ZURICH (Reuters) -ABB shrugged off rising global uncertainties like the war in Ukraine and increasing inflation to post a big jump in orders during the engineering and technology company’s first quarter.
The maker of factory robots and industrial drives increased its new order intake by 21% to $9.37 billion, the highest level since ABB sold its power grids business in June 2020.
The increase came despite war in Ukraine, components shortages, rising inflation and the reemergence of COVID-19 in China, factors which caused the International Monetary Fund to reduce its global growth forecast this week.
“ABB has started the year with a promising performance in the face of multiple external uncertainties,” CEO Bjorn Rosengren said.
Its shares were indicated 3.1% higher in premarket activity on the Swiss exchange.
ABB, which competes with Germany’s Siemens and France’s Schneider Electric, is seen as a barometer for the global economy with its drives and control systems used in the transport sector and factories.
Rosengren described the war, which Moscow calls a “special operation”, as a “human tragedy”, with the company suspending new orders in Russia, a small market accounting for only 1-2% of its annual revenue.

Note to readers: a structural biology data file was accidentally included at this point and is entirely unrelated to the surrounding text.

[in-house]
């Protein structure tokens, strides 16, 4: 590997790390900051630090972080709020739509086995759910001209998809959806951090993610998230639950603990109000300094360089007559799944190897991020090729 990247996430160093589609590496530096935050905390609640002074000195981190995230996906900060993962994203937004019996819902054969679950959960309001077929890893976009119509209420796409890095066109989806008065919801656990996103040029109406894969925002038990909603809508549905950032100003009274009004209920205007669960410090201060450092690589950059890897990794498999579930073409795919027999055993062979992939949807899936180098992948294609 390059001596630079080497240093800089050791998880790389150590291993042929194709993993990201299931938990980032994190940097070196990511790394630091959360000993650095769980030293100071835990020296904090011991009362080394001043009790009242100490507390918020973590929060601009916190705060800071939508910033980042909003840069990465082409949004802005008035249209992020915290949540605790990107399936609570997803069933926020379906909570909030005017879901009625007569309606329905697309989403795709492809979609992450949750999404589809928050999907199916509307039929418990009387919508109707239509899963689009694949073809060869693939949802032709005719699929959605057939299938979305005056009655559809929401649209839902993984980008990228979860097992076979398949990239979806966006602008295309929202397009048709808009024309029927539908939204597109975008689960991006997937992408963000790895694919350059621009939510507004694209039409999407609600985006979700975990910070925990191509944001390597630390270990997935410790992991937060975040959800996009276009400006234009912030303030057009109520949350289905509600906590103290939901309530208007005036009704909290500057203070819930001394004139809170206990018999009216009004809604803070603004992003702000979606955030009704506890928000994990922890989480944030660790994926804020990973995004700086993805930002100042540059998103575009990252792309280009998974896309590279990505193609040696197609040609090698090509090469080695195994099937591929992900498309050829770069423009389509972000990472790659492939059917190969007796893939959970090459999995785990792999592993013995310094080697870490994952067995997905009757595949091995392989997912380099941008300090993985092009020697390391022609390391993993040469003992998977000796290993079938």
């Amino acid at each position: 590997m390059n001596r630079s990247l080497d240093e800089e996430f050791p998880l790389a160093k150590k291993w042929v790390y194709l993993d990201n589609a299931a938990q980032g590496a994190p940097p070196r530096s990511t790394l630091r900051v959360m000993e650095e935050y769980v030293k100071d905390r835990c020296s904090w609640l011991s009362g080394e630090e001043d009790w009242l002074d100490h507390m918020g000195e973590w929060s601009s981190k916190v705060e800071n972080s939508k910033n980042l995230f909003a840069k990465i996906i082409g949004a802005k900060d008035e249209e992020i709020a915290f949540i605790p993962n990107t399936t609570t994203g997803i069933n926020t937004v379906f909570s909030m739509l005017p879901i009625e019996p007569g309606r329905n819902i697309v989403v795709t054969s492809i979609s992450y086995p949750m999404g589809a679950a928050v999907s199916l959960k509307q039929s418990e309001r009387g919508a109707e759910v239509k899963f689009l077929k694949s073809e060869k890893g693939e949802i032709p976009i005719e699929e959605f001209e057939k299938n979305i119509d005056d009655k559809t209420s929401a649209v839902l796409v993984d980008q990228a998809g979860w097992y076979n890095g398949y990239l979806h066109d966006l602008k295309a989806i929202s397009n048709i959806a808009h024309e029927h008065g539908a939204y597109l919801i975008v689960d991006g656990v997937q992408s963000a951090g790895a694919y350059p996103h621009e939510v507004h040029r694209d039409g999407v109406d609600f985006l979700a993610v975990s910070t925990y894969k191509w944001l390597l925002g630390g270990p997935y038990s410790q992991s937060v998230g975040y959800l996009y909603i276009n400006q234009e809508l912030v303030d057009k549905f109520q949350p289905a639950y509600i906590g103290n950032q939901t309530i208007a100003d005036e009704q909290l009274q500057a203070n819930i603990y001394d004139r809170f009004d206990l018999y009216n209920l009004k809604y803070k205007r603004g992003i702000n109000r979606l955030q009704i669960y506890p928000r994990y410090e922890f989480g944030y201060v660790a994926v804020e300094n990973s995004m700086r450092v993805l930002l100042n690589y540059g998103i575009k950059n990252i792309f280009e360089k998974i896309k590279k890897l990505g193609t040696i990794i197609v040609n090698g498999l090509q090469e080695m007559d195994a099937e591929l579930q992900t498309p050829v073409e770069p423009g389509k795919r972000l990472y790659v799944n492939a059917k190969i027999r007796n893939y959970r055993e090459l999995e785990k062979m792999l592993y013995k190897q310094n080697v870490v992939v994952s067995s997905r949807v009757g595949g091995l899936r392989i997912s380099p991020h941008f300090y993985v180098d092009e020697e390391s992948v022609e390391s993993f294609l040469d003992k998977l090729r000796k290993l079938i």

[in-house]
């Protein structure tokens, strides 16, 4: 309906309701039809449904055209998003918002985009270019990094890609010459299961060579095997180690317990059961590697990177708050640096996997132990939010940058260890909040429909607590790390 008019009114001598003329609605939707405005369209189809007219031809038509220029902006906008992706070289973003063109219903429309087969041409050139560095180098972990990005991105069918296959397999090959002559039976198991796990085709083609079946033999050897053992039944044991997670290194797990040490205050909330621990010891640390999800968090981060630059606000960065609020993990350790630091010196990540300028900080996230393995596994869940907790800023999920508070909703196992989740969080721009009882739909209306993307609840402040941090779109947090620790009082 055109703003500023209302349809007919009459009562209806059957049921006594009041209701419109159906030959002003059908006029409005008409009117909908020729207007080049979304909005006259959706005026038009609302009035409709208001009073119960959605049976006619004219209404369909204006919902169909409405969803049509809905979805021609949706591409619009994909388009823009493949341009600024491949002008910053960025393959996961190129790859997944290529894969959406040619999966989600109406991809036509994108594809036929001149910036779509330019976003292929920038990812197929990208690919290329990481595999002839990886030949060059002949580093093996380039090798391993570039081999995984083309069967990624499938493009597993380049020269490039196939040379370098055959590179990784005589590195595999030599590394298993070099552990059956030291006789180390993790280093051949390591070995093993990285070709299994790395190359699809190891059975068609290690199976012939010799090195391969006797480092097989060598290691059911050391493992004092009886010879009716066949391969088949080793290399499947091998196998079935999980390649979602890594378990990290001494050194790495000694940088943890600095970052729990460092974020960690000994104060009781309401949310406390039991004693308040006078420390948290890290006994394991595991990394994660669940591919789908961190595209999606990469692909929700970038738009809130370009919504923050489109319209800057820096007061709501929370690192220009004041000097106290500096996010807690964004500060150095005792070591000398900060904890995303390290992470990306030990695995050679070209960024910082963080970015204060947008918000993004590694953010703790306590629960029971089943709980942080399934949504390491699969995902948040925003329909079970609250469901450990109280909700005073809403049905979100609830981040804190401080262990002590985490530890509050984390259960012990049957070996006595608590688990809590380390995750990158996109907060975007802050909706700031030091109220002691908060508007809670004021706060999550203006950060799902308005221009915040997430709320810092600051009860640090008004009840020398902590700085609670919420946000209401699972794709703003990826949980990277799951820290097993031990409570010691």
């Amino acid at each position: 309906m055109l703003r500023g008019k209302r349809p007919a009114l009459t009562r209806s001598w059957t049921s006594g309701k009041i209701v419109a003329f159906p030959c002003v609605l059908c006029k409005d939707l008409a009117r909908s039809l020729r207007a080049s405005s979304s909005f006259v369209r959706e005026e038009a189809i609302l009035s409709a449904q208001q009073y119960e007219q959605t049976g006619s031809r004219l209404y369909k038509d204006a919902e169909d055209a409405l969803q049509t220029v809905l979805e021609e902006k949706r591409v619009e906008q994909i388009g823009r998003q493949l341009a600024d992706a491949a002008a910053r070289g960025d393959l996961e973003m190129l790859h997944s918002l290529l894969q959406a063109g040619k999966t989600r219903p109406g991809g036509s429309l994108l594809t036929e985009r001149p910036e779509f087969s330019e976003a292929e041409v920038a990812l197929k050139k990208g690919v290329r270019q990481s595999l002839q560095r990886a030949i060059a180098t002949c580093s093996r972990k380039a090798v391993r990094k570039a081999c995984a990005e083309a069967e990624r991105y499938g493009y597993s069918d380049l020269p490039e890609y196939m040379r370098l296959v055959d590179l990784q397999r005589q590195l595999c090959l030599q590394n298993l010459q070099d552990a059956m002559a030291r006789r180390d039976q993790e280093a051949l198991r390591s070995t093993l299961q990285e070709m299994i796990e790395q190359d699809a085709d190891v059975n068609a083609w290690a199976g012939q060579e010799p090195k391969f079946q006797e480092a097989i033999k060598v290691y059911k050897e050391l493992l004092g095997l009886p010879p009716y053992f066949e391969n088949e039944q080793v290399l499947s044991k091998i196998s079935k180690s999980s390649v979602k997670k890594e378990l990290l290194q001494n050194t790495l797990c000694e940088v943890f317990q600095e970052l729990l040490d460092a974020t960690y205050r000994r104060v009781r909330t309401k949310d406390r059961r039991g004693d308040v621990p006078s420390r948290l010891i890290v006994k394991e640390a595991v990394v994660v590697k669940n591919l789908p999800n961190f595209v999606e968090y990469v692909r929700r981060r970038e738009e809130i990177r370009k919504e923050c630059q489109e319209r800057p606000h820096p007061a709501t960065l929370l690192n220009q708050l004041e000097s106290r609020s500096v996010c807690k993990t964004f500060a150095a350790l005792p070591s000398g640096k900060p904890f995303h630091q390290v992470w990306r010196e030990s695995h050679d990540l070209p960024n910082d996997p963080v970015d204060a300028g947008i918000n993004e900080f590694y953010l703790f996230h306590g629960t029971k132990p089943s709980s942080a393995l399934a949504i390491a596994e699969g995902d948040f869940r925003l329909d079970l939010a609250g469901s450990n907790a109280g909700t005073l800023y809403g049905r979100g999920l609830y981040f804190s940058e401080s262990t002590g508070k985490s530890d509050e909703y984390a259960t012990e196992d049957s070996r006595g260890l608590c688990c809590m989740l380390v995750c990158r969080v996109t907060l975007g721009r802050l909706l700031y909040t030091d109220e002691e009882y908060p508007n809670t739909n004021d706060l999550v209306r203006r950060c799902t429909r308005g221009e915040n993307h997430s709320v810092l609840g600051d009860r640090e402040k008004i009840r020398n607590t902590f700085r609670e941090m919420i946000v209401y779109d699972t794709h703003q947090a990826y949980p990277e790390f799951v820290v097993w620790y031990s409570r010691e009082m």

Still, Rosengren said ABB, was seeing strong customer activity, with most regions developing favourably.
“Notably, the high order intake was driven by high general customer activity and not by large orders,” Rosengren said.
ABB reported a first-quarter operating profit before interest, tax and amortisation (EBITA) of $997 million, beating the $946 million in a company-gathered poll of analysts.
Net profit rose 20% to $604 million, beating forecasts of $562 million. Revenue of $6.96 billion missed forecasts.
For the second quarter, ABB said it anticipates the underlying market activity to remain broadly similar to the start of the year, with higher revenue also boosting profit margins.
The company cautioned this expectation was based on no escalation of lockdowns in China, which since March has been grappling with the worst COVID-19 outbreak since the virus emerged in late-2019.
ABB kept the outlook it gave in January when it said it expected a steady margin improvement towards a 2023 target of at least 15%.
During the first quarter the company posted an EBITA margin of 14.3%, higher than a year earlier, as higher volumes and prices helped it offset cost inflation for raw materials, components.
(Reporting by John Revill; editing by Uttaresh.V and Jason Neely)
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